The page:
More than Just Penicillin: Mold in Hospitals Causes Havoc

Officials at AMI Environmental report hospital administrators may need to keep their eyes open for yet another dangerous biological intruder - mold.

They report administrators are watching mold exposure carefully as several large court cases proceed.

Common breeding grounds for mold include: heating and ventilation systems, water leaks and areas with high humidity levels.

"Mold is what asbestos and lead were 20 years ago," says Mike Taylor, director of corporate development for AMI. "That is why it is critical that healthcare officials are aware of the potentially significant liability associated with it. As soon as mold is found, they need to get rid of it as quickly as possible or they risk lawsuits down the road. The basic rule of thumb for detecting mold issues is to watch for signs of moisture, such as water spotting and stains."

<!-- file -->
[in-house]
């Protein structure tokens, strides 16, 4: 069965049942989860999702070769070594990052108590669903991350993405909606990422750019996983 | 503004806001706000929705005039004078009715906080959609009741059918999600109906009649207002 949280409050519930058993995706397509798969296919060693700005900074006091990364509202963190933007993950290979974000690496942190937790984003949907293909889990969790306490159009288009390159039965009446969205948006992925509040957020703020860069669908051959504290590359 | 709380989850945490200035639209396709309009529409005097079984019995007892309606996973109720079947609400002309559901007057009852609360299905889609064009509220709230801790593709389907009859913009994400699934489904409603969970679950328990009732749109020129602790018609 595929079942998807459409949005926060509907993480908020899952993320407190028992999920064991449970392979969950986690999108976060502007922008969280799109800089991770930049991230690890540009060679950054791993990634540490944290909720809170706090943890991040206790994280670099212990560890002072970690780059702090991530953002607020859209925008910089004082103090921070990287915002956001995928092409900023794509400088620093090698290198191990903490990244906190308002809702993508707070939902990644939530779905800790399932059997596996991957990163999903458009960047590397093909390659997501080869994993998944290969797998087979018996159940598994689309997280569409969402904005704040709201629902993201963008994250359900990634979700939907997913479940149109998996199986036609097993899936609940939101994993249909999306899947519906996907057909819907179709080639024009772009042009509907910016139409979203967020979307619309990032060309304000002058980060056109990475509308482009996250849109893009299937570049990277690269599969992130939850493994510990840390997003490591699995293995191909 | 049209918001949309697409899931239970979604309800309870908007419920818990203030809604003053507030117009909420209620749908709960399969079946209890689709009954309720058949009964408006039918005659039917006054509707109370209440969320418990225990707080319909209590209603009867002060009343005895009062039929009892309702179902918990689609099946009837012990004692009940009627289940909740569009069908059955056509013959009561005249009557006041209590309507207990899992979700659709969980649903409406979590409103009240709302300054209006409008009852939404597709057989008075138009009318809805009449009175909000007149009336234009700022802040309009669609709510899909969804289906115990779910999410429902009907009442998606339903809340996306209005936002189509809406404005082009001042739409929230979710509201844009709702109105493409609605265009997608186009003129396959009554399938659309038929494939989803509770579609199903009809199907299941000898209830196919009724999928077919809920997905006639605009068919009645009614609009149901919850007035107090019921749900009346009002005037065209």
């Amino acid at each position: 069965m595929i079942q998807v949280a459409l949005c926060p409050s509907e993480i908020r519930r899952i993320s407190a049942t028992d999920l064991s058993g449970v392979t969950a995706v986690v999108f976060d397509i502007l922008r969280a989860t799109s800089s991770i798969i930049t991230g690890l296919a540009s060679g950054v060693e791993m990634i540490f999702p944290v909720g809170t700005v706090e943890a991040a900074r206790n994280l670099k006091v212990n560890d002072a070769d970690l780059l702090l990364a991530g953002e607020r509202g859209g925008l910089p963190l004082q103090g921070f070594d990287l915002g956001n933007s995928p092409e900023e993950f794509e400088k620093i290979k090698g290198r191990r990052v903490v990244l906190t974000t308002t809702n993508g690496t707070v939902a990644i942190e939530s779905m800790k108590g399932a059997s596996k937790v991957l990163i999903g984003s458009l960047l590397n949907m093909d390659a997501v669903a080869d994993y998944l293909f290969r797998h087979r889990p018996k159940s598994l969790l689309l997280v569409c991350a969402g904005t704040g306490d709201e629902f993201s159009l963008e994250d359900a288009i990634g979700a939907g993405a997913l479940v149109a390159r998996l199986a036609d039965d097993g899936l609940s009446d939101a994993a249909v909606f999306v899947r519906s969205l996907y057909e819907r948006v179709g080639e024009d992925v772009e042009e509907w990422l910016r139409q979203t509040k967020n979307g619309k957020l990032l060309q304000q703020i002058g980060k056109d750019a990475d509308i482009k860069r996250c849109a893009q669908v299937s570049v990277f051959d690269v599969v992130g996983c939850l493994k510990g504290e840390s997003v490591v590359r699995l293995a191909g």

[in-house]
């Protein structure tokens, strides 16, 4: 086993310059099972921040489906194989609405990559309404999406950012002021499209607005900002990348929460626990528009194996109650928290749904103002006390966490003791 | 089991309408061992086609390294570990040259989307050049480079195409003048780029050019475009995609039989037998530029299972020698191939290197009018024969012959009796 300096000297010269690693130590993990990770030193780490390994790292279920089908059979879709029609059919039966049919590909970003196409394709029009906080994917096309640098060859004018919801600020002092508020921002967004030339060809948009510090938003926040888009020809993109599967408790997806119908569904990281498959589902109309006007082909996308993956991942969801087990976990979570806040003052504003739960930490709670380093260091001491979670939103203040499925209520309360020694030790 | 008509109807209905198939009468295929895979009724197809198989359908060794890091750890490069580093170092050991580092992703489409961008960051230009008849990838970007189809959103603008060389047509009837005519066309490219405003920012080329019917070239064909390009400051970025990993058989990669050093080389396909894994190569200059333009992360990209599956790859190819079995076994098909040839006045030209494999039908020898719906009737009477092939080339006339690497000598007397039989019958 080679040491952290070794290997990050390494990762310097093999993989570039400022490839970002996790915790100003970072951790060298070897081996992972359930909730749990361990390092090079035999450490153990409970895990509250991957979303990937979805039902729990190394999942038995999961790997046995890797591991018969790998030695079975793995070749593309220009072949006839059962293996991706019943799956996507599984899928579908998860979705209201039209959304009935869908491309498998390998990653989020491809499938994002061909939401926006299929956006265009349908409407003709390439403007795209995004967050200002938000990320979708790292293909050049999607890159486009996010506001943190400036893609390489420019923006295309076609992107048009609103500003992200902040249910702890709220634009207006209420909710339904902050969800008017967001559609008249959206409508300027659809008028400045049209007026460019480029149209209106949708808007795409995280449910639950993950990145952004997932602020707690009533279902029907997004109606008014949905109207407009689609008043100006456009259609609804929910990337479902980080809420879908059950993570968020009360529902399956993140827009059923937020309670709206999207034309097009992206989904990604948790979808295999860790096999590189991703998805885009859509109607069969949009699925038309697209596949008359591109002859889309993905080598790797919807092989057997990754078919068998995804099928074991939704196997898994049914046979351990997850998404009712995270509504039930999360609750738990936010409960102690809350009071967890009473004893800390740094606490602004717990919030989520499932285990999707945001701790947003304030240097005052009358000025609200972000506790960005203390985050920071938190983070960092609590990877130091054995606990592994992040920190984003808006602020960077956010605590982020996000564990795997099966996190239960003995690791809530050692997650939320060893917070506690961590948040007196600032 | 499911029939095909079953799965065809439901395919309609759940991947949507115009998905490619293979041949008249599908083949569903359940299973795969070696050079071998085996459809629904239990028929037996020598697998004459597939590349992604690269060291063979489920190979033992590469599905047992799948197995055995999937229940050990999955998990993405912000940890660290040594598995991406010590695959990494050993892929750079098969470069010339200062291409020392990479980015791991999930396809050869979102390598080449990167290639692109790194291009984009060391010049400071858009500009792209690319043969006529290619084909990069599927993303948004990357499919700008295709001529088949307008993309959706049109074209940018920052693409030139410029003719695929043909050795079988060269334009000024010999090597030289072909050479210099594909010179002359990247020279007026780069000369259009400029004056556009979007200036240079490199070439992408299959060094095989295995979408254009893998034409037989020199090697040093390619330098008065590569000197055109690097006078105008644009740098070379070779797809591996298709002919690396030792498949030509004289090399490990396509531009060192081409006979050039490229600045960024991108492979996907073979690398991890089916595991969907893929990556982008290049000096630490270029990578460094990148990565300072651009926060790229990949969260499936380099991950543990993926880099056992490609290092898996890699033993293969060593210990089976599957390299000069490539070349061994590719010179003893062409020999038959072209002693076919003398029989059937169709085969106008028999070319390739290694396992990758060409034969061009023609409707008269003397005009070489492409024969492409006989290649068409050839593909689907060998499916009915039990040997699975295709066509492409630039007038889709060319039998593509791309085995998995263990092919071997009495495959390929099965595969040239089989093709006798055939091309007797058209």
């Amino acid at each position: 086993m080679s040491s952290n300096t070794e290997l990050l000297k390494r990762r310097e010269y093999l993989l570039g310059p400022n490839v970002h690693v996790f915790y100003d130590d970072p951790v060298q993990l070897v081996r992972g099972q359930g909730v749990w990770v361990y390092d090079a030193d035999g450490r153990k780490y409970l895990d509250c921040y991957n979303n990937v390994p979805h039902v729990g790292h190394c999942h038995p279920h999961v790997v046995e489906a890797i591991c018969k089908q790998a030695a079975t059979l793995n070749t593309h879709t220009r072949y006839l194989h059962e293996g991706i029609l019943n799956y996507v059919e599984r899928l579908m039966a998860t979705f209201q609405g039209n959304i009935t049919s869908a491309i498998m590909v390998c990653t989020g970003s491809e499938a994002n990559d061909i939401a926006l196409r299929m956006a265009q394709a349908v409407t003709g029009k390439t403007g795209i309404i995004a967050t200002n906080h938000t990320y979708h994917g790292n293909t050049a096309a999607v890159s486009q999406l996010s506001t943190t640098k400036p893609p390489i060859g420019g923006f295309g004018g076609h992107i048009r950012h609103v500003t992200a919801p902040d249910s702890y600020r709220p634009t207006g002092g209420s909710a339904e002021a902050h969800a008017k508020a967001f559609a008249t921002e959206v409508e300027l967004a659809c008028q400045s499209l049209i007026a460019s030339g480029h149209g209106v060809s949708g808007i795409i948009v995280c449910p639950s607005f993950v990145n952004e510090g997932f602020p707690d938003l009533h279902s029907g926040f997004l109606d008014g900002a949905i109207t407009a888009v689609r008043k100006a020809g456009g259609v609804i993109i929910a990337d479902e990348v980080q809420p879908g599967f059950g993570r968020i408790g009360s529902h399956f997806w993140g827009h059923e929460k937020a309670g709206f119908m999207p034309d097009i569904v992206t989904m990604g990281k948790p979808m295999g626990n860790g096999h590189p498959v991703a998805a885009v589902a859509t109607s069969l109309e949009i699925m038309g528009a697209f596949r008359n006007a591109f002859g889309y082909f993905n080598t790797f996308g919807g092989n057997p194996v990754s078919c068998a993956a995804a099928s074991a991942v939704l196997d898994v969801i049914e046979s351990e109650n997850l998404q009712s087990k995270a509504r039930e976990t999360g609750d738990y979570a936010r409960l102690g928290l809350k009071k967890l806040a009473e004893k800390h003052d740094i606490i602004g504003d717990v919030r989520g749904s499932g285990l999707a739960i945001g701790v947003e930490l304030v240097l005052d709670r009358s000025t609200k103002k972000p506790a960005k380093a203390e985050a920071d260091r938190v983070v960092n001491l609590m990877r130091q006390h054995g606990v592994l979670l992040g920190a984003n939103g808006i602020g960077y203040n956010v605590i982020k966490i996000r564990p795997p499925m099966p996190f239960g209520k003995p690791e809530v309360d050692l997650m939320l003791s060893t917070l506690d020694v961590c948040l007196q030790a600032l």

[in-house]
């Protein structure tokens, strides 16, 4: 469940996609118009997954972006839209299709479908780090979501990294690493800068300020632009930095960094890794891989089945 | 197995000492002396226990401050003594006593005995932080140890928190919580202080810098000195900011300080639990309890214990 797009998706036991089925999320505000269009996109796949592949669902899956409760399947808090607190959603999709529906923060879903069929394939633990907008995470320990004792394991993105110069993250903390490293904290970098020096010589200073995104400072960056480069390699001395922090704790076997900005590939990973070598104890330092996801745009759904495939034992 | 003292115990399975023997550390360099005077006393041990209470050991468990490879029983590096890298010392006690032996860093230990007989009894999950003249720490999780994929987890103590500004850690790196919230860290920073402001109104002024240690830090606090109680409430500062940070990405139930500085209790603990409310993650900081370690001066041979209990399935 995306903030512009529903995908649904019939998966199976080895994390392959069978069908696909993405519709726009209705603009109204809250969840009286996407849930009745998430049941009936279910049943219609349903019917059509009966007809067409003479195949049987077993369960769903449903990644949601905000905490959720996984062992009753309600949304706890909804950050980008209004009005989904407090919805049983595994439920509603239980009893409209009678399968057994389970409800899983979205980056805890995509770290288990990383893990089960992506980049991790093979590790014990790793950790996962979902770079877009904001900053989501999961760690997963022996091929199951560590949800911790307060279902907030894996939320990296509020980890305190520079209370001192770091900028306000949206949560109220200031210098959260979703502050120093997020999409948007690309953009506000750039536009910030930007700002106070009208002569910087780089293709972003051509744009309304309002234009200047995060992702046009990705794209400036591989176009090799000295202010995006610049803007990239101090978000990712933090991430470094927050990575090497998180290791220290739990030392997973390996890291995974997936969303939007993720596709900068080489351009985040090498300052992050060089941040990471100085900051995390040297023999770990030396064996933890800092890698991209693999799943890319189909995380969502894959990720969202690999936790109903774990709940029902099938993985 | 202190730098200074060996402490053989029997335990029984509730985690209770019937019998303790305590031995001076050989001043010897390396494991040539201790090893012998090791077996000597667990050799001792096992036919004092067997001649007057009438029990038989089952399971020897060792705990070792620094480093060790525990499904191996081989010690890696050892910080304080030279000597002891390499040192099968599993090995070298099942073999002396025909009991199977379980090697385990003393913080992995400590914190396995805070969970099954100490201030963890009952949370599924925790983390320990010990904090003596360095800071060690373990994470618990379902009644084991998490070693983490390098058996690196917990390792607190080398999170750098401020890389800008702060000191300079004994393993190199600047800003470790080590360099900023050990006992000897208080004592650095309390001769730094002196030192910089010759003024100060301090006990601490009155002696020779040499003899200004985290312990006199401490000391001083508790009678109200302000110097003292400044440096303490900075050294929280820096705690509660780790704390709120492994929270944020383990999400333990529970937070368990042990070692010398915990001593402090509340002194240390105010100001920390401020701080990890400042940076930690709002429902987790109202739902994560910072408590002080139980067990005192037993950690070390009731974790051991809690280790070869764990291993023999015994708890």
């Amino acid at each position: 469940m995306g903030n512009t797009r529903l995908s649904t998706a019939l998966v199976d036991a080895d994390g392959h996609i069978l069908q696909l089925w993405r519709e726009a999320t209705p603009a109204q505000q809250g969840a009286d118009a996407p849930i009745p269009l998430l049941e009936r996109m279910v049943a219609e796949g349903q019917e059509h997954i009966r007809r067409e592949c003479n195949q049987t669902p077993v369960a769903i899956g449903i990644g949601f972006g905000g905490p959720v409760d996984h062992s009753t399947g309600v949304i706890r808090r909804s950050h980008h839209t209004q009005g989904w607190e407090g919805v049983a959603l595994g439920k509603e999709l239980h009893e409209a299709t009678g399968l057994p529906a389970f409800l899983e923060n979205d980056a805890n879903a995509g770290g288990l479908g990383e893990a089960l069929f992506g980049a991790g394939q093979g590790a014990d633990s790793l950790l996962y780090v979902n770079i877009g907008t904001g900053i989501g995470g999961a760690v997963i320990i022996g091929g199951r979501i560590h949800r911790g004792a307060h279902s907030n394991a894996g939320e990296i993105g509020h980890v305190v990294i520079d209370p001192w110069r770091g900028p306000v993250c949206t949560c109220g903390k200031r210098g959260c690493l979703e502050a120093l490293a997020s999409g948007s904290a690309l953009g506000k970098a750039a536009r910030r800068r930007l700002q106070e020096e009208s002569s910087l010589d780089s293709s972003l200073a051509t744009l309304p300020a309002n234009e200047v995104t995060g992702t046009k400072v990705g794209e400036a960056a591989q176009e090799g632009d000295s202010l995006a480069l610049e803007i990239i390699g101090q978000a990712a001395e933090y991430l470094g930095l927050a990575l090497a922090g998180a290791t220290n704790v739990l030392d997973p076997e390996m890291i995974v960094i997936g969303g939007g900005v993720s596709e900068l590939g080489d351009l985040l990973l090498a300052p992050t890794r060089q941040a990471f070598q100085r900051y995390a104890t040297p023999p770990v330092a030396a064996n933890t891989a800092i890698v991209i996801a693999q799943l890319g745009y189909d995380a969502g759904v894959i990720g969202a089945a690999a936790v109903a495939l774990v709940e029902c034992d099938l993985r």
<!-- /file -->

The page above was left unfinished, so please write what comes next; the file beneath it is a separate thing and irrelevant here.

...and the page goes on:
Symptoms from exposure to mold may include water eyes, runny noses, headaches, dizziness, nausea, and in severe cases, bleeding of the lungs.

"Typically, water problems should be addressed within the first 24 to 72 hours," says Jim Pagel, senior project manager at AMI. "If wet areas are dried out within a couple of days, problems can usually be prevented. After that, mold may start to grow and subsequently spread through walls or the air - then it becomes a much more difficult situation to manage. Hospitals with water problems that have endured for longer than a couple of days should have an environmental specialist determine if high levels of mold are present, and if so, how far it has spread by taking samples from other floors of the facility and the ventilation system."

AMI Environmental is a team of companies that offer environmental consulting for asbestos, lead, mold, infection control and other facility-based environmental issues.

For more information, visit: www.amienvironmental.com.

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